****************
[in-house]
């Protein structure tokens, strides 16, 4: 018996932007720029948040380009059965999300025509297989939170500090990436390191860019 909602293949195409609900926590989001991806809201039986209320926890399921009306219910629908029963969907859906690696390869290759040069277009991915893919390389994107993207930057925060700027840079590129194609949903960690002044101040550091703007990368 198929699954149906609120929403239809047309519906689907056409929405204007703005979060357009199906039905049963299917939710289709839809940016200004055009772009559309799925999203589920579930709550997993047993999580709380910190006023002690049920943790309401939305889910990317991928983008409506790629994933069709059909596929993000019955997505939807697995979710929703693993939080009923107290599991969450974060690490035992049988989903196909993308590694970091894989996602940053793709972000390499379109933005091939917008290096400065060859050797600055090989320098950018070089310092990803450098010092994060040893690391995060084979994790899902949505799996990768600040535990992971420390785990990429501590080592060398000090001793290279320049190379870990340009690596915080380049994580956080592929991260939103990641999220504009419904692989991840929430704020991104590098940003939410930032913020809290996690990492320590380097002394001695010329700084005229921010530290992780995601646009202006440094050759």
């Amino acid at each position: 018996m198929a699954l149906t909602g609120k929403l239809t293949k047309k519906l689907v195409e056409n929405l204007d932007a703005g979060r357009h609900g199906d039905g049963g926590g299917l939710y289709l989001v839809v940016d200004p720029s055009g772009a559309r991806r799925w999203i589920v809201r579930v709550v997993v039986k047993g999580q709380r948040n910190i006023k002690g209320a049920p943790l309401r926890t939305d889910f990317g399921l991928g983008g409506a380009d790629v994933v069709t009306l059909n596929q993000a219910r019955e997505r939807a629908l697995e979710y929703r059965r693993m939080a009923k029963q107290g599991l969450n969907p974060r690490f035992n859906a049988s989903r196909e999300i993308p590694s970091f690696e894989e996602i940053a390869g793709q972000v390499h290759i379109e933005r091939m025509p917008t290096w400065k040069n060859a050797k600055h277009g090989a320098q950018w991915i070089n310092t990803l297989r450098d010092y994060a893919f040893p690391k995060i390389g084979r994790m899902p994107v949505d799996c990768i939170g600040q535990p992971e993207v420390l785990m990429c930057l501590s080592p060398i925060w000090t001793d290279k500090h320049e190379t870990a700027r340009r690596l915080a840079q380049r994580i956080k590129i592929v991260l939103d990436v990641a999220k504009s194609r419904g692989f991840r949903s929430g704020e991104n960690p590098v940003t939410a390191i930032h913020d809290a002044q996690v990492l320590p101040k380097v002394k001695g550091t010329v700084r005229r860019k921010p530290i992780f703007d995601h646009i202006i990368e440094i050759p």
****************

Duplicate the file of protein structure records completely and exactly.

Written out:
[in-house]
């Protein structure tokens, strides 16, 4: 018996932007720029948040380009059965999300025509297989939170500090990436390191860019 909602293949195409609900926590989001991806809201039986209320926890399921009306219910629908029963969907859906690696390869290759040069277009991915893919390389994107993207930057925060700027840079590129194609949903960690002044101040550091703007990368 198929699954149906609120929403239809047309519906689907056409929405204007703005979060357009199906039905049963299917939710289709839809940016200004055009772009559309799925999203589920579930709550997993047993999580709380910190006023002690049920943790309401939305889910990317991928983008409506790629994933069709059909596929993000019955997505939807697995979710929703693993939080009923107290599991969450974060690490035992049988989903196909993308590694970091894989996602940053793709972000390499379109933005091939917008290096400065060859050797600055090989320098950018070089310092990803450098010092994060040893690391995060084979994790899902949505799996990768600040535990992971420390785990990429501590080592060398000090001793290279320049190379870990340009690596915080380049994580956080592929991260939103990641999220504009419904692989991840929430704020991104590098940003939410930032913020809290996690990492320590380097002394001695010329700084005229921010530290992780995601646009202006440094050759």
């Amino acid at each position: 018996m198929a699954l149906t909602g609120k929403l239809t293949k047309k519906l689907v195409e056409n929405l204007d932007a703005g979060r357009h609900g199906d039905g049963g926590g299917l939710y289709l989001v839809v940016d200004p720029s055009g772009a559309r991806r799925w999203i589920v809201r579930v709550v997993v039986k047993g999580q709380r948040n910190i006023k002690g209320a049920p943790l309401r926890t939305d889910f990317g399921l991928g983008g409506a380009d790629v994933v069709t009306l059909n596929q993000a219910r019955e997505r939807a629908l697995e979710y929703r059965r693993m939080a009923k029963q107290g599991l969450n969907p974060r690490f035992n859906a049988s989903r196909e999300i993308p590694s970091f690696e894989e996602i940053a390869g793709q972000v390499h290759i379109e933005r091939m025509p917008t290096w400065k040069n060859a050797k600055h277009g090989a320098q950018w991915i070089n310092t990803l297989r450098d010092y994060a893919f040893p690391k995060i390389g084979r994790m899902p994107v949505d799996c990768i939170g600040q535990p992971e993207v420390l785990m990429c930057l501590s080592p060398i925060w000090t001793d290279k500090h320049e190379t870990a700027r340009r690596l915080a840079q380049r994580i956080k590129i592929v991260l939103d990436v990641a999220k504009s194609r419904g692989f991840r949903s929430g704020e991104n960690p590098v940003t939410a390191i930032h913020d809290a002044q996690v990492l320590p101040k380097v002394k001695g550091t010329v700084r005229r860019k921010p530290i992780f703007d995601h646009i202006i990368e440094i050759p």